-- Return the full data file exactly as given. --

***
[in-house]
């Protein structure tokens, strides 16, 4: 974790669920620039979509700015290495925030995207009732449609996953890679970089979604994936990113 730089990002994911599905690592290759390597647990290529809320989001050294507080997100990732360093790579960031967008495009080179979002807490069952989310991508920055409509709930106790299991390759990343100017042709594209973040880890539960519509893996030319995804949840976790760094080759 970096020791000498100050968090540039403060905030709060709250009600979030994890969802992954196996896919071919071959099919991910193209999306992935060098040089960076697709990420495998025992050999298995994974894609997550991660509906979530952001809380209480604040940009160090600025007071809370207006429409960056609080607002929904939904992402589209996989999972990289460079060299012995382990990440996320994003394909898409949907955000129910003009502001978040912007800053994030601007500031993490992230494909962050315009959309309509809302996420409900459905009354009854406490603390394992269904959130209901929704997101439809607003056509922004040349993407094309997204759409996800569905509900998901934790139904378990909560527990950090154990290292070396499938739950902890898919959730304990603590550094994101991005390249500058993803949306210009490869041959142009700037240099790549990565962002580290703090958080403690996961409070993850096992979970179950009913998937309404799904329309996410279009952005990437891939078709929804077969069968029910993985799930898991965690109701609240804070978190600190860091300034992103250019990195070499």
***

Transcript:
[in-house]
């Protein structure tokens, strides 16, 4: 974790669920620039979509700015290495925030995207009732449609996953890679970089979604994936990113 730089990002994911599905690592290759390597647990290529809320989001050294507080997100990732360093790579960031967008495009080179979002807490069952989310991508920055409509709930106790299991390759990343100017042709594209973040880890539960519509893996030319995804949840976790760094080759 970096020791000498100050968090540039403060905030709060709250009600979030994890969802992954196996896919071919071959099919991910193209999306992935060098040089960076697709990420495998025992050999298995994974894609997550991660509906979530952001809380209480604040940009160090600025007071809370207006429409960056609080607002929904939904992402589209996989999972990289460079060299012995382990990440996320994003394909898409949907955000129910003009502001978040912007800053994030601007500031993490992230494909962050315009959309309509809302996420409900459905009354009854406490603390394992269904959130209901929704997101439809607003056509922004040349993407094309997204759409996800569905509900998901934790139904378990909560527990950090154990290292070396499938739950902890898919959730304990603590550094994101991005390249500058993803949306210009490869041959142009700037240099790549990565962002580290703090958080403690996961409070993850096992979970179950009913998937309404799904329309996410279009952005990437891939078709929804077969069968029910993985799930898991965690109701609240804070978190600190860091300034992103250019990195070499």